One of the most important actions Chinese FinTechs have taken is heavy investment in Artificial Intelligence (AI). AI and its related blockchain have helped several Chinese FinTechs adopt smart banking and financial integration, boosting users’ confidence as well as enhancing efficiency. For instance, in Hangzhou, a mom-and-pop shop known as Weijun Grocery uses Alibaba’s retail management platform to digitize inventory management. Weijun obtains information from the platform on what to stock based on historical sales, a trove of data about neighbouring communities, and instantaneous data such as weather forecasts – for instance, to ensure ice-creams are in stock during a heatwave. Also, with the use of AI, China’s online-only bank, WeBank, deployed an AI-powered dashboard that offered live reading like the banking version of NASA’s mission control! With the aid of AI and blockchain, they slashed annual per-user IT cost to $1 – a tenth of the industry average. On this note, FinTechs in Nigeria must offer financial services whose core operation is AI-powered, even if it means giving users real-time data on stock trading and other financial insights.
  • Social Media & Entertainment Are Potent For Customer Acquisition

The sad reality in the Nigerian FinTech ecosystem is that major players aren’t exploring and exploiting social media and entertainment well enough to drive growth. Conversely, in China, users access arrays of services such as ordering a cab, hiring automobiles, ordering meals, shopping online and even paying for movies within one app.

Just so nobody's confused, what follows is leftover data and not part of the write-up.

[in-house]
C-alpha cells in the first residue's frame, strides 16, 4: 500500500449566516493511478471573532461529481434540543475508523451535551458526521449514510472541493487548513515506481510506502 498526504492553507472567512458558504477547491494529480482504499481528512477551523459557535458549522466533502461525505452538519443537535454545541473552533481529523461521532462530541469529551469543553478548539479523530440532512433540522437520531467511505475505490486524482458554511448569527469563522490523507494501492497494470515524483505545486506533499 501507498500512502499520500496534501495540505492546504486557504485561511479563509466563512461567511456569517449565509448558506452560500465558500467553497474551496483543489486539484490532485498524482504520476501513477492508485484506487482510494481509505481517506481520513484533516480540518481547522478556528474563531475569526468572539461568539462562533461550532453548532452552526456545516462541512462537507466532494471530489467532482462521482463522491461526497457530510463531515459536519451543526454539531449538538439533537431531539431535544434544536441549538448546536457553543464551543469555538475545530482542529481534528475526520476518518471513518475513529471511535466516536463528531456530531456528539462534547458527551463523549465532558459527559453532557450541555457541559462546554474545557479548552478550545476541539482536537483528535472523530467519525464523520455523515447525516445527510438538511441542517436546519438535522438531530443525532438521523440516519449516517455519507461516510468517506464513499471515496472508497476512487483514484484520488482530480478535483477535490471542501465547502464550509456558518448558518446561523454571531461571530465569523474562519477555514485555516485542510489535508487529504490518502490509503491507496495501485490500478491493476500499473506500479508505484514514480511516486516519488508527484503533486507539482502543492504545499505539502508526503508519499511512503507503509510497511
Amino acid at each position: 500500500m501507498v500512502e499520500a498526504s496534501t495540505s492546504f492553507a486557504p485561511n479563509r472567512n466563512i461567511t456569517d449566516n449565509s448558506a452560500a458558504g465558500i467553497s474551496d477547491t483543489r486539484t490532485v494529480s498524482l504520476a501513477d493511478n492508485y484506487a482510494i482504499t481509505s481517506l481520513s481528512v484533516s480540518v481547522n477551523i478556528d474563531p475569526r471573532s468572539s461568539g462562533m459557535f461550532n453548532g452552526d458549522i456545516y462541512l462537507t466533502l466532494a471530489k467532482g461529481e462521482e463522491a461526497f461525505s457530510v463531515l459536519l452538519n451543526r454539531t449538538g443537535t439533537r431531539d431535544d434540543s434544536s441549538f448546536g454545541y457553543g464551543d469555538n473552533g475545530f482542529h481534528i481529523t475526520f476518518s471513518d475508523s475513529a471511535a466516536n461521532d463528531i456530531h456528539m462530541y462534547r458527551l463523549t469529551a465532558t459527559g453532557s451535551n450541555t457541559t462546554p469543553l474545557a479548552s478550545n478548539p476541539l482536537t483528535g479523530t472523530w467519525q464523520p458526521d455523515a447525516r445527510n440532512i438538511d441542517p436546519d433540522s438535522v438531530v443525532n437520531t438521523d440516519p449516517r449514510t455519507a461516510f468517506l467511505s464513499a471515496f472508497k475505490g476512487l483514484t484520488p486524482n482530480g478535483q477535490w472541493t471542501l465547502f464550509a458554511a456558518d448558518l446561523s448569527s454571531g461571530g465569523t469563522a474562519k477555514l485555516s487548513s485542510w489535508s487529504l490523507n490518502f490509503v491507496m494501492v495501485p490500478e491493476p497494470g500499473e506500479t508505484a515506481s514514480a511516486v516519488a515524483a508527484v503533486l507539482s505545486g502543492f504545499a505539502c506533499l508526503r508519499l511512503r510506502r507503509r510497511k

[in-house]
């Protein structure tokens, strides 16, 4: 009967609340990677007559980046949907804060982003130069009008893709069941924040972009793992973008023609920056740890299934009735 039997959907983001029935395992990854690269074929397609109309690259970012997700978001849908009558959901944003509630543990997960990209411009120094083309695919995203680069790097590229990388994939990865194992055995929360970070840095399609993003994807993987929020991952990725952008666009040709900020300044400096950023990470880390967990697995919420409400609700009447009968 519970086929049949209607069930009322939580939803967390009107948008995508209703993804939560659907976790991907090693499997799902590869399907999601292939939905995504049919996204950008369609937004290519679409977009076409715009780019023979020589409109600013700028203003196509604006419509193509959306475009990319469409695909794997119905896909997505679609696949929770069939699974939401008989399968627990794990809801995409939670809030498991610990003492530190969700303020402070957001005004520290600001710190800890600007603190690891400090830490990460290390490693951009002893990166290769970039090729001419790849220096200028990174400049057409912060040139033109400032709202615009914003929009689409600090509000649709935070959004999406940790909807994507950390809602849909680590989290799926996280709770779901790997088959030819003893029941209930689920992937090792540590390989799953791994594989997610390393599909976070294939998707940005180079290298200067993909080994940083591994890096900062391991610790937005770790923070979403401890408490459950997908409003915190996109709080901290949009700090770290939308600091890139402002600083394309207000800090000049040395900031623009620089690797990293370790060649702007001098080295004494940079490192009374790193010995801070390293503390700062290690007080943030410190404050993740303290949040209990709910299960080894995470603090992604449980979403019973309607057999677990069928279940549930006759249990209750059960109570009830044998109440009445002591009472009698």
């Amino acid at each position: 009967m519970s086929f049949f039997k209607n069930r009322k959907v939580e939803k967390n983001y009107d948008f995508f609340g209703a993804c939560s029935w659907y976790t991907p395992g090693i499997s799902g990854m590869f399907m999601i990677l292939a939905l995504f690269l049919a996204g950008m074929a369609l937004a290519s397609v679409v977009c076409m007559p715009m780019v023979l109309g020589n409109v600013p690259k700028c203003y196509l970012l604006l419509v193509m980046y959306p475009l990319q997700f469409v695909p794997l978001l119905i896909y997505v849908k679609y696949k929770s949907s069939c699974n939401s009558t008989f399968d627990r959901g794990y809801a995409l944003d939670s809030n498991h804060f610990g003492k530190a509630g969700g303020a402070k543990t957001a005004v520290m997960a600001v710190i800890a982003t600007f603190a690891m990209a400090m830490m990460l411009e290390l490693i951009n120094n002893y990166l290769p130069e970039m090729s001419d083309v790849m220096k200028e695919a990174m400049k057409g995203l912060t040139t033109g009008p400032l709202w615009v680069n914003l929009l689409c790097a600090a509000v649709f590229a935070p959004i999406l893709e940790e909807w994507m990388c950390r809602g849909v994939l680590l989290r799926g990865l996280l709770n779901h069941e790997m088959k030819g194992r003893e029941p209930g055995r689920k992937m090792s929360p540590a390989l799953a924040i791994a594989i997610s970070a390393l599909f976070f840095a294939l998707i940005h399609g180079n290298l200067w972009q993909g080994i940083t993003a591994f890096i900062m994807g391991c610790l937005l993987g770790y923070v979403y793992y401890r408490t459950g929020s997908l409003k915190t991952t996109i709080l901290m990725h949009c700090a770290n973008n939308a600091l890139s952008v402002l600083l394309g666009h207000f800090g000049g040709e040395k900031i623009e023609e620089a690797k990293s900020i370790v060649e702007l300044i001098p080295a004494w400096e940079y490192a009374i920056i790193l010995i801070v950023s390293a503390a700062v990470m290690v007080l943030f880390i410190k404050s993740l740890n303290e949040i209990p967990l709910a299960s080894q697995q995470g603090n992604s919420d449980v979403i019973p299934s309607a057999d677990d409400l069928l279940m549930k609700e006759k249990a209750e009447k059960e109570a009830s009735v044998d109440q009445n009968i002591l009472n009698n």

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One example is WeChat. This arrangement bestows upon WeChat relevance in almost all facets of millions of users’ everyday lives. WeChat enables Tencent to integrate financial services in significant manners with instantly applicable use cases. Hence, startups and players must start designing their business models and platforms around human experiences, especially lifestyles, while financial transactions are minimized to the background of services that matter more to users. 
  • Rural E-commerce Is Creating New Opportunities For Job Creation

One of the most amazing things China’s FinTechs are doing is reaching out and integrating rural areas into the whole ecosystem process. For example, Cuntao has extended e-commerce into rural areas by setting up 30,000 service centres at village convenience stores, enabling villagers with poor internet access to access goods previously unavailable to them. This action, although costly, is very practicable. Many founders rather than covering the length and breadth of the country with VC funding are in a haste to expand outside the country. In Chinese rural areas, centres established by Cuntao receive goods ordered through Alibaba’s eCommerce sites and handle last mile logistics to customers’ homes, in return for a commission. Also, Cuntao has established education centres where rural dwellers are taught the rudiments of e-commerce and online shopping. Featured Image Source: Global Times
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This article was first published on 29th September 2022


Nnaemeka is an academic scholar with a degree in History and International Studies from the University of Nigeria, Nsukka. He is also a creative writer, content creator, storyteller, and social analyst.